If you want to discuss controller design, PM me and/or start a cave design thread. My concept  is pretty simple to change to overseas power.  Switchmode power supplies a not my forte, but a high power PC supply could probably power everything, too.  Have you found a source for Peltier coolers of sufficient capacity at a reasonable price?  http://www.allelectronics.com/make-a-store/item/PJT-10/LARGE-THERMOELECTRIC-DEVICE/1.html  is an assembly with heat sinks and spacers for less than the cost of a new junction alone.

I like your press and will be using the ideas to rebuild my simple lever press.
« Last Edit: February 25, 2013, 08:52:44 AM by BobE102330 »


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Offline pirenzi

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Re: Hello from London Canada
« Reply #5 on: February 25, 2013, 09:39:35 PM »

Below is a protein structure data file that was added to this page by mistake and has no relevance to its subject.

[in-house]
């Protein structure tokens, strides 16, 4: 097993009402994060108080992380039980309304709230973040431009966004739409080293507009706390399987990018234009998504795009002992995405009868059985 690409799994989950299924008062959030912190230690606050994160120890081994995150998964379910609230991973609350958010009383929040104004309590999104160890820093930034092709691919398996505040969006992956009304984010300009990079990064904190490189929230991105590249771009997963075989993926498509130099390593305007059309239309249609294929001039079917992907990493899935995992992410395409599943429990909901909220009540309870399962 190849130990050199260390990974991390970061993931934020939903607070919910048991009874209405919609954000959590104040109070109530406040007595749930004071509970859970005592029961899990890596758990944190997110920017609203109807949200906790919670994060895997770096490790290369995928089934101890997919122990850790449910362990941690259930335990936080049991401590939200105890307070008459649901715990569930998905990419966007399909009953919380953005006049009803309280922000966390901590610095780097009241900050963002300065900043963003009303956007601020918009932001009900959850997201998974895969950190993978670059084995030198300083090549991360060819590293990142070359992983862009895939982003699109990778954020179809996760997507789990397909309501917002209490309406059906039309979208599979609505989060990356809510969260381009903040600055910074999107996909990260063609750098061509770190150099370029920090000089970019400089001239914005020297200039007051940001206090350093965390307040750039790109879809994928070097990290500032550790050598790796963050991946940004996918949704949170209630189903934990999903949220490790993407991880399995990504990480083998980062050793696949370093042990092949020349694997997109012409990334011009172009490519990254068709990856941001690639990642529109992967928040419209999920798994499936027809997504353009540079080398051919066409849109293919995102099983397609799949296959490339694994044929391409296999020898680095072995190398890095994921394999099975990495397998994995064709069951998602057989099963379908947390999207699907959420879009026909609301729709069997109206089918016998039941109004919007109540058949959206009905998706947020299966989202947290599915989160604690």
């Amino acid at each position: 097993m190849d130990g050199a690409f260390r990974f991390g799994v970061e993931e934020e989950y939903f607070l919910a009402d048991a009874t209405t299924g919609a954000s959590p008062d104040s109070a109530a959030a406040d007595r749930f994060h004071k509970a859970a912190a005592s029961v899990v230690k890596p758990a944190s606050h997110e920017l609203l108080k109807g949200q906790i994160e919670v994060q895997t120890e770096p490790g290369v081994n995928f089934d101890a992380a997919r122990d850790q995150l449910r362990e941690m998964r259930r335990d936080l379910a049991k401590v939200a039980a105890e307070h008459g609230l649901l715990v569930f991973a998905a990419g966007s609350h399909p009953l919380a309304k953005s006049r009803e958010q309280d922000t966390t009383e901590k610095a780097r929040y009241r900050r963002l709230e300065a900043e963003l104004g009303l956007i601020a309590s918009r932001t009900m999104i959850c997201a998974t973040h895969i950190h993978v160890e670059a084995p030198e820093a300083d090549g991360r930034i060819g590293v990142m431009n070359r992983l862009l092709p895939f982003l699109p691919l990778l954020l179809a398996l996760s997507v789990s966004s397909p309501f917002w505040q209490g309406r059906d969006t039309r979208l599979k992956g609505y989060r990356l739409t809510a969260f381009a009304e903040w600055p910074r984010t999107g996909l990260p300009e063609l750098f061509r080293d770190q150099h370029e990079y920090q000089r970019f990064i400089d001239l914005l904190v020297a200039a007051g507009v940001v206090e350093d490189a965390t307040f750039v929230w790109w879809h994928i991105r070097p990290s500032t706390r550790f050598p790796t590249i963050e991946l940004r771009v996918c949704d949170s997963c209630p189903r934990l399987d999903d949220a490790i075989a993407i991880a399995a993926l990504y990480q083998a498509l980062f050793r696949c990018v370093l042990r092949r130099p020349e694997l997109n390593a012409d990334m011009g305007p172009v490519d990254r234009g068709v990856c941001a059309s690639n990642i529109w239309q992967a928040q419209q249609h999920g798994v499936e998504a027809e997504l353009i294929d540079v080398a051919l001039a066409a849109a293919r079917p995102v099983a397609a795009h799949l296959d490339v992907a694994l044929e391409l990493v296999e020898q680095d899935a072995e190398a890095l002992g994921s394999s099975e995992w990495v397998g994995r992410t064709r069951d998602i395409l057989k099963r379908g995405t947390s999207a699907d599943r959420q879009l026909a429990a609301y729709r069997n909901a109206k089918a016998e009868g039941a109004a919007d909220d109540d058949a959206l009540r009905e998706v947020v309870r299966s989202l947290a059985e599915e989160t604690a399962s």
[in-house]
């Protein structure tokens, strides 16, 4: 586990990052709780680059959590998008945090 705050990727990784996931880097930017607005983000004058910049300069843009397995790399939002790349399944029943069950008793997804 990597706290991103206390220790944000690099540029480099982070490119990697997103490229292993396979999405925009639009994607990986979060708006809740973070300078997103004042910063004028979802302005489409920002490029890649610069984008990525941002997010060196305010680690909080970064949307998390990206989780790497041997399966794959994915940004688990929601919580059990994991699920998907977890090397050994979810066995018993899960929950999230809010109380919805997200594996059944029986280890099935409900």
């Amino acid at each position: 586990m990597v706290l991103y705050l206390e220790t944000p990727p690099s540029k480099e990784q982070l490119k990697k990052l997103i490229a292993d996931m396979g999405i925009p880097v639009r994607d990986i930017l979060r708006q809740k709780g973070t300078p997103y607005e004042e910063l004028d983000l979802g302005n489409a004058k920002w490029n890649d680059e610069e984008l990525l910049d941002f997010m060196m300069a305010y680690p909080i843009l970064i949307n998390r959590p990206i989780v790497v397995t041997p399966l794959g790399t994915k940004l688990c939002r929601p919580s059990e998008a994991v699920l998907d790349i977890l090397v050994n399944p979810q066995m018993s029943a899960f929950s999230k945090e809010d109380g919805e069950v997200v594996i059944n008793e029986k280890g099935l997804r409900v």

Hi there,

So far, I am not in contact with members in Belgium, but will try closer to when we move over.

I think I will have to start a new thread at some point on the cave design. I am still putting it together in my head so far. Bob, thanks for the info on the peltiers and the PID control. I have some experience with electronics, but I am more proficient in programming, so I feel like doing the PID control stuff in software will be an easier option for me. Plus, these Raspberry Pi microcomputers are only $35, you can hook them up to a LAN connection, they have a general purpose input output,... the opportunities might be endless, web controlled cheese cave, who knows, maybe even integrate a webcam, now that could be interesting.